Labels Appeal to Multiple Senses

Posted on 8/26/2015 12:27:15 PM By Hallie Forcinio

Like their predecessors, today’s labels communicate brand and product information. What’s new is the level of interaction that’s possible with multisensory features and Internet connectivity.

An example of today’s multisensory functionality is the front label for Anheuser-Busch’s Oculto beer, which blends lager with beer aged on Mexican tequila barrel staves and infuses it with blue agave and lime. The pressure-sensitive label from Constantia Flexibles reproduces the brand’s signature mask with a tactile ink. Ultraviolet-light-sensitive ink, which becomes visible under black light, enhances the mysterious nature of the product.

Other tactile techniques include conventional embossing and debossing, as well as laminations, coatings and varnishes.

Some tactile features go beyond being intriguing to the touch to delivering vital product information. In Europe, Braille has been required on drug labels for some time. With a global marketplace and strong interest in harmonization, it would not be surprising if other regions adopted the requirement. The United States and Canada already have a voluntary standard for Braille labeling, developed by the International Association of Diecutting and Diemaking, and a number of inspection systems can be configured to verify that Braille dot height and spacing meet specifications and the message is correct.

A more recently developed technology to enhance communication of product information involves near field communication (NFC). An NFC chip and antenna can be integrated into a label so consumers with NFC-enabled phones can access product-related information by tapping the phone on the label.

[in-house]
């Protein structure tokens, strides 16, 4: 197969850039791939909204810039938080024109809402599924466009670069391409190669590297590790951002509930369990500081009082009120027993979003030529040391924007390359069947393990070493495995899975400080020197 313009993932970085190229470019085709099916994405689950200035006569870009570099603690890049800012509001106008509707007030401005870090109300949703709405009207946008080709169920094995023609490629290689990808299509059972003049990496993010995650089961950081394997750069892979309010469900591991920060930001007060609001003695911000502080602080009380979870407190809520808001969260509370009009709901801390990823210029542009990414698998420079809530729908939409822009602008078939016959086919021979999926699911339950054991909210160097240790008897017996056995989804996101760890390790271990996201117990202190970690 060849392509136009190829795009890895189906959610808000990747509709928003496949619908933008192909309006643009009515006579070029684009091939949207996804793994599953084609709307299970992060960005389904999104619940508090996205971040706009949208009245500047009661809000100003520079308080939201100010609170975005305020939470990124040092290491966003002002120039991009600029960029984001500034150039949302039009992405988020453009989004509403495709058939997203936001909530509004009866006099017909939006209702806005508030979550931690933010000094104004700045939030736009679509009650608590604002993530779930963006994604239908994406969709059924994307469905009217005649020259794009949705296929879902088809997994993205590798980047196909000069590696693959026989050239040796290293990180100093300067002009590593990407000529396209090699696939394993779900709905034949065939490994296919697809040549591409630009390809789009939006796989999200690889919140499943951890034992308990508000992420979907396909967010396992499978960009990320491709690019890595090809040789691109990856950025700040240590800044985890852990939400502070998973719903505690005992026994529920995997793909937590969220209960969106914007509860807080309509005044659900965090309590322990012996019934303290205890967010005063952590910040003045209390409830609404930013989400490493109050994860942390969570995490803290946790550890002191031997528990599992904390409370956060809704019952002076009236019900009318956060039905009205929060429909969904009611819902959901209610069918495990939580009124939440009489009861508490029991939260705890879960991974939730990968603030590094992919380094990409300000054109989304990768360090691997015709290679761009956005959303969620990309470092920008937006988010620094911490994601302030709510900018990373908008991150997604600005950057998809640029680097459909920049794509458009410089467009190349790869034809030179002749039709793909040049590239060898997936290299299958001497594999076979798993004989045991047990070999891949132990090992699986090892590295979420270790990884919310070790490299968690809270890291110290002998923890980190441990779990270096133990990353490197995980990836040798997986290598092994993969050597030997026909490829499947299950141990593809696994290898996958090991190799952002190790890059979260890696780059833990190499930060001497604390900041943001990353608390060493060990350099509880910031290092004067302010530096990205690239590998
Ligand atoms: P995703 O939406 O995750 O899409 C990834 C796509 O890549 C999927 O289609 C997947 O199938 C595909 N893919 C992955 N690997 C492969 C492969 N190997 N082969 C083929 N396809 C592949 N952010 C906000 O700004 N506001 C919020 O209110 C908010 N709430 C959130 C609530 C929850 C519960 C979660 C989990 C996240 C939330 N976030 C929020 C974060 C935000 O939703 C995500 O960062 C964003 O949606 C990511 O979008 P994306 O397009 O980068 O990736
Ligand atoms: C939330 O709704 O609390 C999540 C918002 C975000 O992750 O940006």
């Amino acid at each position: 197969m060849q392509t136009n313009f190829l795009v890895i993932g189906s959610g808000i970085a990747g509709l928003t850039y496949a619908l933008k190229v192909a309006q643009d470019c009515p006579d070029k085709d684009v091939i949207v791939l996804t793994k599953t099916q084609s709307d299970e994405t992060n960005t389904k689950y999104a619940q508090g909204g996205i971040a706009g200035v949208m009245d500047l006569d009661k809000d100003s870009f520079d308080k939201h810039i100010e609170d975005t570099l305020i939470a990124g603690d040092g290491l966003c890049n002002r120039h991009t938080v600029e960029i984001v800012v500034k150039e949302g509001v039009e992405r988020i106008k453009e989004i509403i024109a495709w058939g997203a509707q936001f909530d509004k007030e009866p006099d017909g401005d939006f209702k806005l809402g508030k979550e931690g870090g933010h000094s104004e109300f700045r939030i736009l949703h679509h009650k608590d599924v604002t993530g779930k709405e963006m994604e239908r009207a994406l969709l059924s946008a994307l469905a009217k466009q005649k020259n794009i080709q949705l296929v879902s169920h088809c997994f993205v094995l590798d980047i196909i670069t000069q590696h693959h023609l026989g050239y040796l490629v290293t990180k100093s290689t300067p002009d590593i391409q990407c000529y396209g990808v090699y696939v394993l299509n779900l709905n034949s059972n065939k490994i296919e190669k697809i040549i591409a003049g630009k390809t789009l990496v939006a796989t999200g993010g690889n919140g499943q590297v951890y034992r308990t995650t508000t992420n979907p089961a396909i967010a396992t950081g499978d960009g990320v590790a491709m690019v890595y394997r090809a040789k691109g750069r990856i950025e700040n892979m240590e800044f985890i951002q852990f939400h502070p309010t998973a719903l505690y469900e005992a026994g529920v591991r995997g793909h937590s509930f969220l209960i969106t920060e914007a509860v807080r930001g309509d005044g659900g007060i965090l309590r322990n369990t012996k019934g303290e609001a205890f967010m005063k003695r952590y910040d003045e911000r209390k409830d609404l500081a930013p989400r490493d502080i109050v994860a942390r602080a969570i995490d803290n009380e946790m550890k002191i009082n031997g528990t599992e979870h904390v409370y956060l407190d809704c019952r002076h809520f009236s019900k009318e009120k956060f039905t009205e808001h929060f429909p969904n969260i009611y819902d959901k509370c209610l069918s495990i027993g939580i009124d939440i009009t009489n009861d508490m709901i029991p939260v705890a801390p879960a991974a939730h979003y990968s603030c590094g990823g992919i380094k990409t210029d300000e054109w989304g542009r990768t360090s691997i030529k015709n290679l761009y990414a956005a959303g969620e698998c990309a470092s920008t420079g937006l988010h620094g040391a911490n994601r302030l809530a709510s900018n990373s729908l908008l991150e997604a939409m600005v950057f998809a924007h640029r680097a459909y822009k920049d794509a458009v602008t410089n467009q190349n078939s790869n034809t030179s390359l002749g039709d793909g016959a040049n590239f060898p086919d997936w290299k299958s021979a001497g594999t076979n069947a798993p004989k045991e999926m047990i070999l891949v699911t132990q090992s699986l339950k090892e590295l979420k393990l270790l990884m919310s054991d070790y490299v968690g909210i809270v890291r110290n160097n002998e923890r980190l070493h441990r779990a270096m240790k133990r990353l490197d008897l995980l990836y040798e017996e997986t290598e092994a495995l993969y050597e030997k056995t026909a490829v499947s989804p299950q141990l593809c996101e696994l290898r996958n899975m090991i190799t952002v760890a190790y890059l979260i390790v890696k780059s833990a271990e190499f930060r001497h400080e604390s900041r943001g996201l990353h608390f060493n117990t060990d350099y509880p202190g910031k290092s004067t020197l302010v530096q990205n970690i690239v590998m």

A Smart Label printer/encoder from FlexStr8, Inc. prints and encodes full-color NFC labels on demand. FlexStr8 supplies the high-gloss, inkjet-receptive NFC labels and integrates its FlexStra8 NFC encoder on an Epson ColorWorks® C3500 Color Label Printer. FlexStra8 NFC software synchronizes printing with the encoding of each NFC chip. Pigment-based inks dry quickly and resist smudging, fading and exposure to moisture. Batch sizes range from one to hundreds.

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Caption: FlexStr8 printer/encoder


Since interaction occurs via SmartPhone, NFC labels could trigger an audible message. Other technologies with potential for creating a label with audible messaging capability include the tiny record/playback devices currently seen on some greeting cards.

Walgreen’s offers this record/playback capability on its Talking Pill Reminder closures for prescription drug vials. Designed to provide audible information for visually impaired consumers, the device can record product identity and dose information for playback as needed. The closure also can provide an audible alarm to remind patients it’s time to take a dose. Printed electronics offer the potential to put record/playback functionality into flatter, thinner form factors even more suitable for integration into labels.

Labels also can appeal to the sense of smell and taste. Scented labels rely on well-established technology used for perfume inserts in magazines, scented garbage bags and scratch-and-sniff applications.

Although not really intended to be eaten, labels made of edible paper sometimes are used to attach a Price-Look Up code to pieces of produce. As the use of 3D printing evolves in the food industry, it seems likely flavorful, edible labels could be reproduced on the product itself.

Whether multisensory or conventional, optimum label performance depends on selecting the right combination of substrate, labelstock, adhesive and application equipment.

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